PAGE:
Juniors and seniors undertake independent research projects. Juniors complete a college-style research paper and seniors do a year-long project that culminates in an "oral defense" before faculty.
Ninth-graders sample music, art and theater and then may choose a track to follow through all four years. The school offers about 15 sports with an emphasis on give-it-a-try fun, not pure competition.
One downside, according to a senior who has her sights set on an engineering degree in college, is the limited class choice due to the small size of the school. “I would have liked more computer science,” she said, “but it wasn’t offered until senior year.” Another downside is the fact that Lab is one of three schools sharing a common building, though they seem to make it work. The teen-friendly Chelsea location helps; there’s a pizza place right around the corner.
Admissions: Selective admissions with priority to District 2 residents. Lab Middle School students do not get priority in admissions. Open houses are conducted during the fall. Check the school's website for dates and times. (Lydie Raschka, October 2014)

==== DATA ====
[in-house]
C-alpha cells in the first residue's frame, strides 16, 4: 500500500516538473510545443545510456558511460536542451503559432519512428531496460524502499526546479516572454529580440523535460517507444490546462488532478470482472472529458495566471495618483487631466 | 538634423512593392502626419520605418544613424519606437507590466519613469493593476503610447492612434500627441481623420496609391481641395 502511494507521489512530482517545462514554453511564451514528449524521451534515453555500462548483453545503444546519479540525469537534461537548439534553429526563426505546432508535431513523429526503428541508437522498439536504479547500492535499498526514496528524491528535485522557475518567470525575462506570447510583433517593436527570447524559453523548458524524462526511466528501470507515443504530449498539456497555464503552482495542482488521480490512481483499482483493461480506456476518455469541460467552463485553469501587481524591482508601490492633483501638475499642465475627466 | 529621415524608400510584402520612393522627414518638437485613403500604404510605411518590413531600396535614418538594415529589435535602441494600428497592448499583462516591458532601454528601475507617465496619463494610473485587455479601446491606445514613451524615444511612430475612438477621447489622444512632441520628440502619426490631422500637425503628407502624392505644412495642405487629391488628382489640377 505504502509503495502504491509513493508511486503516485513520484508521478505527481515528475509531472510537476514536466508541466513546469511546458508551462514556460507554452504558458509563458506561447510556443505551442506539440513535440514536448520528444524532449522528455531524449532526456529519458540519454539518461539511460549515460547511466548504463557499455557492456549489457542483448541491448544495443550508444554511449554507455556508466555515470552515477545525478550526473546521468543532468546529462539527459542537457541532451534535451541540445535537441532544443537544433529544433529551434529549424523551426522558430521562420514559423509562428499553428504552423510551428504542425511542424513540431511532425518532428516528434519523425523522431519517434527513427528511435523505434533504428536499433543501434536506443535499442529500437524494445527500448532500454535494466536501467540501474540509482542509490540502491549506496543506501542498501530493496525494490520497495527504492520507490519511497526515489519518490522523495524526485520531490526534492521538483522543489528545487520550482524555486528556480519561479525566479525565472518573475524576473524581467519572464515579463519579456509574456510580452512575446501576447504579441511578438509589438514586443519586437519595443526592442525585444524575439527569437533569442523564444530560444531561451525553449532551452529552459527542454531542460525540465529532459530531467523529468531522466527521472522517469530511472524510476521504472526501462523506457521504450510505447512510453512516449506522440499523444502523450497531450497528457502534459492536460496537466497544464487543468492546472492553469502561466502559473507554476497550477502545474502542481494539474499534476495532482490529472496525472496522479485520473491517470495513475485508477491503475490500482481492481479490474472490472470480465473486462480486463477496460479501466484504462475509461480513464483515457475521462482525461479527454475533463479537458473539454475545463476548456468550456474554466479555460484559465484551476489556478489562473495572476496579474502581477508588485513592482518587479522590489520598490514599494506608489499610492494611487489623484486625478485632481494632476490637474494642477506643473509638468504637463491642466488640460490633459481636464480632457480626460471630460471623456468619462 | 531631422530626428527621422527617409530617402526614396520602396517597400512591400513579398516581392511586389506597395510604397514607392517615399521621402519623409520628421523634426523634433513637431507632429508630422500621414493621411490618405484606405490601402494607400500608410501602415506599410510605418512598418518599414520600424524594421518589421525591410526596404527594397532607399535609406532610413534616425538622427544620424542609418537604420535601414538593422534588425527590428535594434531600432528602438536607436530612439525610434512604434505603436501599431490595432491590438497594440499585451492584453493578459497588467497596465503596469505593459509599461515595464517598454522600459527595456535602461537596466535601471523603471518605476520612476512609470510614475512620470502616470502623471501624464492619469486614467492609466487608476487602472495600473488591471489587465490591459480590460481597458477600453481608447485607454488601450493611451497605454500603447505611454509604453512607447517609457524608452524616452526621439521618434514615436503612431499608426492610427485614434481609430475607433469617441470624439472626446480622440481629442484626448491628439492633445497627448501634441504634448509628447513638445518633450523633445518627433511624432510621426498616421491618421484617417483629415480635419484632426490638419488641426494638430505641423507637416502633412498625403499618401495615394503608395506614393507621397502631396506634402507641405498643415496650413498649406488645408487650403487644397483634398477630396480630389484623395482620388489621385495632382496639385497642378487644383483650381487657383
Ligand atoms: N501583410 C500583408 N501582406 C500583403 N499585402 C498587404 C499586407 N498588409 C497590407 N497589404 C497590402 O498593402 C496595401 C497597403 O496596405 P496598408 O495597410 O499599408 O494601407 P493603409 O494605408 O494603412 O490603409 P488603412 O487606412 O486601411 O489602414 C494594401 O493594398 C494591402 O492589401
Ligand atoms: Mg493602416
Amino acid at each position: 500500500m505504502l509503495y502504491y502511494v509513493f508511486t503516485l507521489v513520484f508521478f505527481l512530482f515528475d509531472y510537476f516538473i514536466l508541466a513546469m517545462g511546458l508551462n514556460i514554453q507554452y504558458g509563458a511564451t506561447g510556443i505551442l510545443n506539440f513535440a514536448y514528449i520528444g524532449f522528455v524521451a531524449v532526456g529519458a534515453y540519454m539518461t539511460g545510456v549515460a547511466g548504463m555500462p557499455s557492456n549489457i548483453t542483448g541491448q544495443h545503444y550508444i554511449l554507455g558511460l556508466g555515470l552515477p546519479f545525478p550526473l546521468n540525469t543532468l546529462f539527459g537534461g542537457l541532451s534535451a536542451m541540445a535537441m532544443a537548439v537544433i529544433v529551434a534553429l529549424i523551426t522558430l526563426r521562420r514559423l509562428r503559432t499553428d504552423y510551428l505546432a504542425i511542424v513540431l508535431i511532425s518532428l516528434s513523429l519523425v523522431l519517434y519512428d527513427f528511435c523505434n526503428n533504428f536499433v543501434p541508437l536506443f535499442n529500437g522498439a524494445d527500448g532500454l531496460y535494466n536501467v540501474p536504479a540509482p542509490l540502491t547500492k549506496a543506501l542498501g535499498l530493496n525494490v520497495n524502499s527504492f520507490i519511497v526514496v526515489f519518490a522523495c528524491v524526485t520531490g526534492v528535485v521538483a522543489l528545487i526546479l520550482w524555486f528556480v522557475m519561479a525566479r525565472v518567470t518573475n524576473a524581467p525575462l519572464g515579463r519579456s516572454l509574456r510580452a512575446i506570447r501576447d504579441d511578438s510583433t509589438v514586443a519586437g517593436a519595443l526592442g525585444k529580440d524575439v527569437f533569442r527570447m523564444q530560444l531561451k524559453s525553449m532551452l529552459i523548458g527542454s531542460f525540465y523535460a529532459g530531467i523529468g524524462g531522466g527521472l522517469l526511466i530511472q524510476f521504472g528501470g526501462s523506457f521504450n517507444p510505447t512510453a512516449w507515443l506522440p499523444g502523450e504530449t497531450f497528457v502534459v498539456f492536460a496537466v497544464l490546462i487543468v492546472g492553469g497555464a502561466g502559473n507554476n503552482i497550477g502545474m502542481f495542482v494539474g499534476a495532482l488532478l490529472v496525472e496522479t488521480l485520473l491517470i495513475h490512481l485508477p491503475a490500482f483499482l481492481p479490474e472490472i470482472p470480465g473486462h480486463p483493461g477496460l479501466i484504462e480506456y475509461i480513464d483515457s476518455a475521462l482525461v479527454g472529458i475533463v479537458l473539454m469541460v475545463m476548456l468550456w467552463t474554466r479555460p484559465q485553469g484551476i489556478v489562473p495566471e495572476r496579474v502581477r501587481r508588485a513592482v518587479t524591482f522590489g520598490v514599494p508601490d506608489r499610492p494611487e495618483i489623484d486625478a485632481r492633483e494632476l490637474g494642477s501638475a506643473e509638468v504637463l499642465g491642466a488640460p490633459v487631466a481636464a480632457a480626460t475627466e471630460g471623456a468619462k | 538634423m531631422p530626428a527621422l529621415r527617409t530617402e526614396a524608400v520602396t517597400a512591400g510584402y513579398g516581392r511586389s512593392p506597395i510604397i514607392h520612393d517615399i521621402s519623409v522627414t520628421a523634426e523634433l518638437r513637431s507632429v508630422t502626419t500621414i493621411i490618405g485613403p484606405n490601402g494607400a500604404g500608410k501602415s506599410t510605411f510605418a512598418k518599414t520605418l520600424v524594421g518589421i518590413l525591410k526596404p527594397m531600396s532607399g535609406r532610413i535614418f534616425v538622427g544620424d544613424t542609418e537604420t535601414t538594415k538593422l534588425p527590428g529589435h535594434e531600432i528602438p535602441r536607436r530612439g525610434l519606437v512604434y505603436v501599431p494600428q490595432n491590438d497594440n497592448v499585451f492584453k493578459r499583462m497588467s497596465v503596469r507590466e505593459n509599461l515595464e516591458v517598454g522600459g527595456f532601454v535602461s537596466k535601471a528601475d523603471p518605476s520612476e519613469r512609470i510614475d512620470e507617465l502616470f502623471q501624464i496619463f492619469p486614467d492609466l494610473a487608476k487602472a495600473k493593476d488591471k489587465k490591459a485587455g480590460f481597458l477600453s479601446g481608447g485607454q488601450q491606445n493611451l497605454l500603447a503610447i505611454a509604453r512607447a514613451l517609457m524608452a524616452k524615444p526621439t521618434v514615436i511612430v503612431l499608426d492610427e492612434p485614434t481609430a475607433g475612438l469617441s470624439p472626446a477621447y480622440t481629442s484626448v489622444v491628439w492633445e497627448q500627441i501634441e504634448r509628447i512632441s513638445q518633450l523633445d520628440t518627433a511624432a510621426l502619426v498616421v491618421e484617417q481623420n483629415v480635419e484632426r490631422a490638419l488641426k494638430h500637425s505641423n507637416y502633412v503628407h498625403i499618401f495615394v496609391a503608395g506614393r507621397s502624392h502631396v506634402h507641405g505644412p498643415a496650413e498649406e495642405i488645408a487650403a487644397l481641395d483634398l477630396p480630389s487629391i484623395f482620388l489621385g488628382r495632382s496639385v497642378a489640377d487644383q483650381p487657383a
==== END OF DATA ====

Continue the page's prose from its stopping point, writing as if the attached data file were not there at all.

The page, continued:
At a glance
Number of Students 527
Average Daily Attendance 94%
Metal detectors? No
INCOMING STUDENTS' PROFICIENCY: 3.23 2.38 CITYWIDE AVERAGE
Safety & vibe
ARE CLASSES BIG?
Number of students in an average english class25 25 CITYWIDE AVERAGE
DO STUDENTS LIKE THE TEACHERS?
How many students say their teachers inspire them to learn?74% 63% CITYWIDE AVERAGE
DO TEACHERS LIKE THE PRINCIPAL?
How many teachers say the principal is an effective manager?93% 82% CITYWIDE AVERAGE
IS THIS SCHOOL SAFE?
How many students say they feel safe in hallways, bathrooms and locker rooms?96% 85% CITYWIDE AVERAGE
How many teachers say order and discipline are maintained in the school?93% 82% CITYWIDE AVERAGE